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PostPosted: Wed Dec 10, 2008 4:41 am 
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For hardcore Gazzara/Cassavetes fans, an unlikely scenario: MGM's new DVD of If It's Tuesday This Must Be Belgium features both in bit parts, right before they made Husbands.


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PostPosted: Wed Dec 10, 2008 11:50 am 
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This is like the great epic of romantic comedies. Someone mentioned Bogdanovich doing Hawks in this; I disagree- he's definitely channeling Renoir. The mix of fantasy and verisimilitude is breathtaking and I've never seen anybody shoot NYC this way- most of the time I don't think Bogdanovich even blocked off the streets and sidewalks. The emotional sincerity and almost complete lack of cynicism of everything from the performances to roller skating rink sequence to the country music soundtrack is so rare and reminded me alot of Junior Bonner.


Last edited by GringoTex on Wed Dec 10, 2008 12:01 pm, edited 1 time in total.

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PostPosted: Wed Dec 10, 2008 12:00 pm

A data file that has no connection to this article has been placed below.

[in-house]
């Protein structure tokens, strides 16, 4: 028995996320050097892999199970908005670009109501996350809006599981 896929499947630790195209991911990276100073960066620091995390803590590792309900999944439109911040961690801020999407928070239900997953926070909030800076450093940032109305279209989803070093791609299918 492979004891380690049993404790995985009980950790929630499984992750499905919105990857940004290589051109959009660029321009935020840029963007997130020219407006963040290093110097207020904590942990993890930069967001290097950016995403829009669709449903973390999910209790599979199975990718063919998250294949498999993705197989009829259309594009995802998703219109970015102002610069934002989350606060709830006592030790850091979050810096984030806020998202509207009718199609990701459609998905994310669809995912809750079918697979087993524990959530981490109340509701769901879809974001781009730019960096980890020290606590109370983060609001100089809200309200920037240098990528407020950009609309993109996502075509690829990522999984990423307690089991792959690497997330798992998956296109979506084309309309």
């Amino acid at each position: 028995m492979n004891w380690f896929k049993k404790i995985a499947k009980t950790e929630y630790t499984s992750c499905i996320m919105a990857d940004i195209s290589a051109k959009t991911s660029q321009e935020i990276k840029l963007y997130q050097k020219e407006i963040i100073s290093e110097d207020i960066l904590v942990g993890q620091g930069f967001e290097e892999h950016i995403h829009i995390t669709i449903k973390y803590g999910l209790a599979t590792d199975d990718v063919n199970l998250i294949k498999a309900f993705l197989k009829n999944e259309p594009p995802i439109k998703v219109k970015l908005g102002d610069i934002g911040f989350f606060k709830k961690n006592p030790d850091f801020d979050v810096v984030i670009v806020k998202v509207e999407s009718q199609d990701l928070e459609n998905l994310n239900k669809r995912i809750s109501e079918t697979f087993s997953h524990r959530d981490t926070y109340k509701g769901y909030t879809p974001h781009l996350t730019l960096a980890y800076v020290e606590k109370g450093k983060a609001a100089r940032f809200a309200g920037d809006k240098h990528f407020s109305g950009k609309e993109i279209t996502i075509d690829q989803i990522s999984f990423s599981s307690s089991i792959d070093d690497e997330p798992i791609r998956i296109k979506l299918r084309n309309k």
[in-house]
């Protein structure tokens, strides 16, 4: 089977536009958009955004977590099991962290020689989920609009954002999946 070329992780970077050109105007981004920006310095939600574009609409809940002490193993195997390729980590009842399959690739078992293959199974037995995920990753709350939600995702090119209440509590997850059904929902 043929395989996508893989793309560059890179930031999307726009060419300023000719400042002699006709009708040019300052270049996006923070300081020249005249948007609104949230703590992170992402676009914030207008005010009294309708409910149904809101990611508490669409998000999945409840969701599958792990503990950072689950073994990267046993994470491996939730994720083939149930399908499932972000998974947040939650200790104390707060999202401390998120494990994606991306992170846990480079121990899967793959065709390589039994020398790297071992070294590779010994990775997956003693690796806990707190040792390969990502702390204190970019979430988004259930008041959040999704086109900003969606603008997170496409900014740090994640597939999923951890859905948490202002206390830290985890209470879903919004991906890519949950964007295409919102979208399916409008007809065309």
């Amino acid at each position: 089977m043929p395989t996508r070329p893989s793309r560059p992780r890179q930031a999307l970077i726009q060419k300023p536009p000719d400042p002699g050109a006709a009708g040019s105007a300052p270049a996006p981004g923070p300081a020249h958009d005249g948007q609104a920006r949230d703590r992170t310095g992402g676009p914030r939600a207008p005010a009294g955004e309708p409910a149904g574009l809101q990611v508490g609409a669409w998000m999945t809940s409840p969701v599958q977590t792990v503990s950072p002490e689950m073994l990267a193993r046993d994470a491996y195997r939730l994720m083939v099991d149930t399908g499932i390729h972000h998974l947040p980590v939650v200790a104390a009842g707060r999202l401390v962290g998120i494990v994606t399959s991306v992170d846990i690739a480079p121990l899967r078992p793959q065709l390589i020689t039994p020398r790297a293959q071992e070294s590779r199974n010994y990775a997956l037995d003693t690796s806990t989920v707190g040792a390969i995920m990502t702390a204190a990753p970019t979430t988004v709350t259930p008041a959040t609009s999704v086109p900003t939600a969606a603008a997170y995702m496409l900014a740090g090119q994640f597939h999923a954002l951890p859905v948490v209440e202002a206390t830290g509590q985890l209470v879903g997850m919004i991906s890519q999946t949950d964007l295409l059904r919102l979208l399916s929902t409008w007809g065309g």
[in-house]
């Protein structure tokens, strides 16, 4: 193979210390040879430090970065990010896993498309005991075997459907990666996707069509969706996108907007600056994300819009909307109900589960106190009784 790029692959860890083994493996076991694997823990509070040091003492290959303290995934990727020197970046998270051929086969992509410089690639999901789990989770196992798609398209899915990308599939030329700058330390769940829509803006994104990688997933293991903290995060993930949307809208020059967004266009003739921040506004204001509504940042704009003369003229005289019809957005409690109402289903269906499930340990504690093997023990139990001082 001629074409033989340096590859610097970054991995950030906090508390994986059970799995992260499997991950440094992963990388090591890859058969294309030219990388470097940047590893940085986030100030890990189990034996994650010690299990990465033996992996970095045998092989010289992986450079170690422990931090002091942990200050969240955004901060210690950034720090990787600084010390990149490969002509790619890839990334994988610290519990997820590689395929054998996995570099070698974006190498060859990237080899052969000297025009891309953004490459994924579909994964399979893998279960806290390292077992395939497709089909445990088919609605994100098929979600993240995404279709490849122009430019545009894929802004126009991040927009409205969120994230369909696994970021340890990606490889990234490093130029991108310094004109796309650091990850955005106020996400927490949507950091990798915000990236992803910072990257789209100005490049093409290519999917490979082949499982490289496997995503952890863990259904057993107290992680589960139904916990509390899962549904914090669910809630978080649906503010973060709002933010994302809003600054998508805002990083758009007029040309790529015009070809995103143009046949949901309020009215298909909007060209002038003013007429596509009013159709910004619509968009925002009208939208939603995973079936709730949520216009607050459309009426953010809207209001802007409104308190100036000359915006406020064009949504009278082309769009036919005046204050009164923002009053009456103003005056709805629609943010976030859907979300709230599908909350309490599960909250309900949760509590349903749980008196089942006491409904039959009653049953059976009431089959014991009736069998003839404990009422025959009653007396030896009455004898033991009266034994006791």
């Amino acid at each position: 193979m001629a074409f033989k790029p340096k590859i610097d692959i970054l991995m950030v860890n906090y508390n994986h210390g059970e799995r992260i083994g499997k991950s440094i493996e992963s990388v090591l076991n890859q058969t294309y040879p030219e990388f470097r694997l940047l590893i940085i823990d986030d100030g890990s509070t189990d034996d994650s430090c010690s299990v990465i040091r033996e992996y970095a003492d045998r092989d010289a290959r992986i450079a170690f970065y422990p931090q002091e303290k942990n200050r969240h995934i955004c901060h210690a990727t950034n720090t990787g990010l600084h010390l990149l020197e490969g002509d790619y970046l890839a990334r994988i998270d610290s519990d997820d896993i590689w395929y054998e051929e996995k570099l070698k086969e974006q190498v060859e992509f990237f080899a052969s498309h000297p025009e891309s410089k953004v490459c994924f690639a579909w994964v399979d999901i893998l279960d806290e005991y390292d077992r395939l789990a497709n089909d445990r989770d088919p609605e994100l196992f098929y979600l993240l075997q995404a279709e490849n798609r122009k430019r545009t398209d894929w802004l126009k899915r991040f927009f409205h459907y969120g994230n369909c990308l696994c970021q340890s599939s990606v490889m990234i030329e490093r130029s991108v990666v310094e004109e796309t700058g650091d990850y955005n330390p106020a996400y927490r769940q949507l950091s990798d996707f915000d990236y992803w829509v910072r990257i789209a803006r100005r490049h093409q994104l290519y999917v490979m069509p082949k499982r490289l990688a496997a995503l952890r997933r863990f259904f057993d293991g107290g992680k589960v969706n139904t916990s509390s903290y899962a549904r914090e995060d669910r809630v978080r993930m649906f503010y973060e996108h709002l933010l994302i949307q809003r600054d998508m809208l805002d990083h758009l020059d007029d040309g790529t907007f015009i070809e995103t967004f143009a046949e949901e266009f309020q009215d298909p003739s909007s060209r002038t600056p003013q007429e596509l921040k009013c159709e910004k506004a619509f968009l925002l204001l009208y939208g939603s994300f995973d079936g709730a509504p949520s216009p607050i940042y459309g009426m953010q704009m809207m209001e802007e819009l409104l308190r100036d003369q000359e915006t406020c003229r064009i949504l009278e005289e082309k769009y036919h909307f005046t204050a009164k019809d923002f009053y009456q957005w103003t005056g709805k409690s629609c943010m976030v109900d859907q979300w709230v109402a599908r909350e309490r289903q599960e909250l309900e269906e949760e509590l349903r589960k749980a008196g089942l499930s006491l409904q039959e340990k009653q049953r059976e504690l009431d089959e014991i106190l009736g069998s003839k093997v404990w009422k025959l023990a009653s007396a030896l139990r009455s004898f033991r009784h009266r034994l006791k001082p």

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GringoTex wrote:
I've never seen anybody shoot NYC this way- most of the time I don't Bogdanovich even blocked off the streets and sidewalks.

Bogdanovich actually hired extras to walk on either side of the camera so that they could shoot in the middle of the city without people noticing they were filming. I'm not sure they even had a permit half the time. And seeing as how Bogdanovich is very nearly as obsessed with Renoir as Hawks, I think your observation is a very interesting and apt one. Glad to see the film hit its mark with you!


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PostPosted: Wed Dec 10, 2008 12:12 pm